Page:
Here is a really whacked example that uses all the tags in this document.

AUTHOR=Reverend Lovejoy
PERFORMER=Nix Nax (piccolo)
ENSEMBLE=Upper East German Woodwind Band
ALBUM=Tootles and Tunes
TITLE=The Life and Times of Friar Tux
PART=1. Minuet (allegro con molto)
GENRE=classical (avant garde)
DATE=1974-09-03 recorded
LOCATION=Easthampton Cathedral, Chesterwickshire
COMMENT=This is the wierdest, ugliest piece of music I've ever heard. Its the ugly duckling of the classical music world.

And here is what it would like like from ogg123

Album: Tootles and Tunes
Track: 8
Title: The Life and Times of Friar Tux (Opus 1), first minuet (allegro con molto)
Composer: Stravinksy
Conductor: Zubin Meta
Performer: Nix Nax (piccolo)
Ensemble: Upper East German Woodwind Band
Arranger: Ravel
Lyricist: Puccini
Author: Reverend Lovejoy
Label: BIZ
Copyright: Unclaimed
EAN/UPN: 111111111
Genre: classical (avant garde)
Producer: Fat Fred
Recorded on: Sept 3, 1974
Recorded at: Easthampton Cathedral, Chesterwickshire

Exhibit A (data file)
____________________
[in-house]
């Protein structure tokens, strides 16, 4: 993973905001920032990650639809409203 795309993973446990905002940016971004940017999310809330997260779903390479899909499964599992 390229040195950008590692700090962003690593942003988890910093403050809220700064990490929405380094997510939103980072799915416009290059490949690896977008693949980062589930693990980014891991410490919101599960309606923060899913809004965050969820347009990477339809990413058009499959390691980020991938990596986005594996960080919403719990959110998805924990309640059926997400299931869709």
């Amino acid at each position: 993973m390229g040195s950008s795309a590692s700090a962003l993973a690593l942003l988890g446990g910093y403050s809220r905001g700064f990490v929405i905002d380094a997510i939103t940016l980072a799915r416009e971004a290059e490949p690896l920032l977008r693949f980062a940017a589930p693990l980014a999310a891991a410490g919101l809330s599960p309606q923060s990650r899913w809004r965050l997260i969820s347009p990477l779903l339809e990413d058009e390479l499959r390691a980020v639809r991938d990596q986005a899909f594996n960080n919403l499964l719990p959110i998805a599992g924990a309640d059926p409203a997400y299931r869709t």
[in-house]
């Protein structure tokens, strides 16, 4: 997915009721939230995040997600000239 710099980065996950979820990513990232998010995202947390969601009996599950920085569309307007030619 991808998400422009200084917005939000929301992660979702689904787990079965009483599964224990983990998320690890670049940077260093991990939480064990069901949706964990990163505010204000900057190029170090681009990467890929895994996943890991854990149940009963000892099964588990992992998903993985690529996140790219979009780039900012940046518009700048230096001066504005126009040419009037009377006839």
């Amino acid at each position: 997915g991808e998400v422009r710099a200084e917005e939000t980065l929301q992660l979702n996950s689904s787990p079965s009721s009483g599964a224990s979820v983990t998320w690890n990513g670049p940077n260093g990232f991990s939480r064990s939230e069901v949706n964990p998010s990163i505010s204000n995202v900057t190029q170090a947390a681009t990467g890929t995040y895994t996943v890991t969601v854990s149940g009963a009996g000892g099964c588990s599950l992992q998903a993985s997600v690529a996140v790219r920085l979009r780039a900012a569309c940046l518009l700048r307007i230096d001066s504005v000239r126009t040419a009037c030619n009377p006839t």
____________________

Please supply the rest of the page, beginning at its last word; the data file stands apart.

Comments: This is the wierdest, ugliest piece of music I've ever heard.
          Its the ugly duckling of the classical music world. It has a
          monotone reading throughout, of that famous sermon by
          Reverend Lovejoy, "Life and Times of Friar Tux"

Bitstream is 2 channel, 44100Hz

This document is provided for reference purposes only. It is not endorsed by Reactor Core staff or Jonathan Walther, unless otherwise stated. The battle for Christ's Kingdom is always changing, moving to new fronts. The Christian soldier must be trained to prove every thought, ideology, train of reasoning, and claim to truth he meets. Slander is from Satan; Truth is from the Holy Spirit. The wise and the just check every fact for themselves before judging. (1 Thessalonians 5:21, 1 John 4:1-3, John 14:26, John 16:26, Revelation 12:10, Proverbs 14:15, Proverbs 18:13)